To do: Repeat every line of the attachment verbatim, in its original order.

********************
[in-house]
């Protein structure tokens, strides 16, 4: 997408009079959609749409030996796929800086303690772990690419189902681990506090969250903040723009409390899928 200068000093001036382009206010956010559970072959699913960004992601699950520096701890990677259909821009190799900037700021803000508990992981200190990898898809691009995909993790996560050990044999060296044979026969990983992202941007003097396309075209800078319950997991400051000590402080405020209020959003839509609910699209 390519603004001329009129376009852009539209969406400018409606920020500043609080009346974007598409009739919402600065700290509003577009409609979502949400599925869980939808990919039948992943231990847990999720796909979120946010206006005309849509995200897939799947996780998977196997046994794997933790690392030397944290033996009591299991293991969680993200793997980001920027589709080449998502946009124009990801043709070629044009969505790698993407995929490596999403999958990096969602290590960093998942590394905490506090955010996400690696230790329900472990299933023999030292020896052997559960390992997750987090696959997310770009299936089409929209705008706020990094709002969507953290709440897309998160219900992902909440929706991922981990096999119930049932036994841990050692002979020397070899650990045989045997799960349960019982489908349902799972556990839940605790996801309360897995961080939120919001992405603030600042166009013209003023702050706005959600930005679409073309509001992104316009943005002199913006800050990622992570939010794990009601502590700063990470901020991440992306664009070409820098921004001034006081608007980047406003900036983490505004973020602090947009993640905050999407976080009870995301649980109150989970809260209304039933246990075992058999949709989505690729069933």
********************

[in-house]
């Protein structure tokens, strides 16, 4: 997408009079959609749409030996796929800086303690772990690419189902681990506090969250903040723009409390899928 200068000093001036382009206010956010559970072959699913960004992601699950520096701890990677259909821009190799900037700021803000508990992981200190990898898809691009995909993790996560050990044999060296044979026969990983992202941007003097396309075209800078319950997991400051000590402080405020209020959003839509609910699209 390519603004001329009129376009852009539209969406400018409606920020500043609080009346974007598409009739919402600065700290509003577009409609979502949400599925869980939808990919039948992943231990847990999720796909979120946010206006005309849509995200897939799947996780998977196997046994794997933790690392030397944290033996009591299991293991969680993200793997980001920027589709080449998502946009124009990801043709070629044009969505790698993407995929490596999403999958990096969602290590960093998942590394905490506090955010996400690696230790329900472990299933023999030292020896052997559960390992997750987090696959997310770009299936089409929209705008706020990094709002969507953290709440897309998160219900992902909440929706991922981990096999119930049932036994841990050692002979020397070899650990045989045997799960349960019982489908349902799972556990839940605790996801309360897995961080939120919001992405603030600042166009013209003023702050706005959600930005679409073309509001992104316009943005002199913006800050990622992570939010794990009601502590700063990470901020991440992306664009070409820098921004001034006081608007980047406003900036983490505004973020602090947009993640905050999407976080009870995301649980109150989970809260209304039933246990075992058999949709989505690729069933």